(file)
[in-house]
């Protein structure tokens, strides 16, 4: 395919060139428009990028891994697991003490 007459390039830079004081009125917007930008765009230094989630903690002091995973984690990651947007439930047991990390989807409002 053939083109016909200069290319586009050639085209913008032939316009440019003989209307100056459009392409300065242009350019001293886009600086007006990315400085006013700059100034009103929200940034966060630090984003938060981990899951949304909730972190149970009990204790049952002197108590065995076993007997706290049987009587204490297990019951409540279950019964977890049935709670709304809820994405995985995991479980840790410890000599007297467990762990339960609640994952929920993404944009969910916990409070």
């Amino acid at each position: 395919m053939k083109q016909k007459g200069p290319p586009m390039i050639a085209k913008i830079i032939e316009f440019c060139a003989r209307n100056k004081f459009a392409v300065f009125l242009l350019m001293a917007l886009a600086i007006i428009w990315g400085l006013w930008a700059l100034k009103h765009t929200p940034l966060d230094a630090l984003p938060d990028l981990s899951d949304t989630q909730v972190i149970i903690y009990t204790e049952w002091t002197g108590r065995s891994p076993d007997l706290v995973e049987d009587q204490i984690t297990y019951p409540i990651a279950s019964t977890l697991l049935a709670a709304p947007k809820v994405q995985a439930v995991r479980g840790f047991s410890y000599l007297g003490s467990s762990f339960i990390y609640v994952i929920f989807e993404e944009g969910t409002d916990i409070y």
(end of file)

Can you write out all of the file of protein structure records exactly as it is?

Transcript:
[in-house]
């Protein structure tokens, strides 16, 4: 395919060139428009990028891994697991003490 007459390039830079004081009125917007930008765009230094989630903690002091995973984690990651947007439930047991990390989807409002 053939083109016909200069290319586009050639085209913008032939316009440019003989209307100056459009392409300065242009350019001293886009600086007006990315400085006013700059100034009103929200940034966060630090984003938060981990899951949304909730972190149970009990204790049952002197108590065995076993007997706290049987009587204490297990019951409540279950019964977890049935709670709304809820994405995985995991479980840790410890000599007297467990762990339960609640994952929920993404944009969910916990409070």
């Amino acid at each position: 395919m053939k083109q016909k007459g200069p290319p586009m390039i050639a085209k913008i830079i032939e316009f440019c060139a003989r209307n100056k004081f459009a392409v300065f009125l242009l350019m001293a917007l886009a600086i007006i428009w990315g400085l006013w930008a700059l100034k009103h765009t929200p940034l966060d230094a630090l984003p938060d990028l981990s899951d949304t989630q909730v972190i149970i903690y009990t204790e049952w002091t002197g108590r065995s891994p076993d007997l706290v995973e049987d009587q204490i984690t297990y019951p409540i990651a279950s019964t977890l697991l049935a709670a709304p947007k809820v994405q995985a439930v995991r479980g840790f047991s410890y000599l007297g003490s467990s762990f339960i990390y609640v994952i929920f989807e993404e944009g969910t409002d916990i409070y």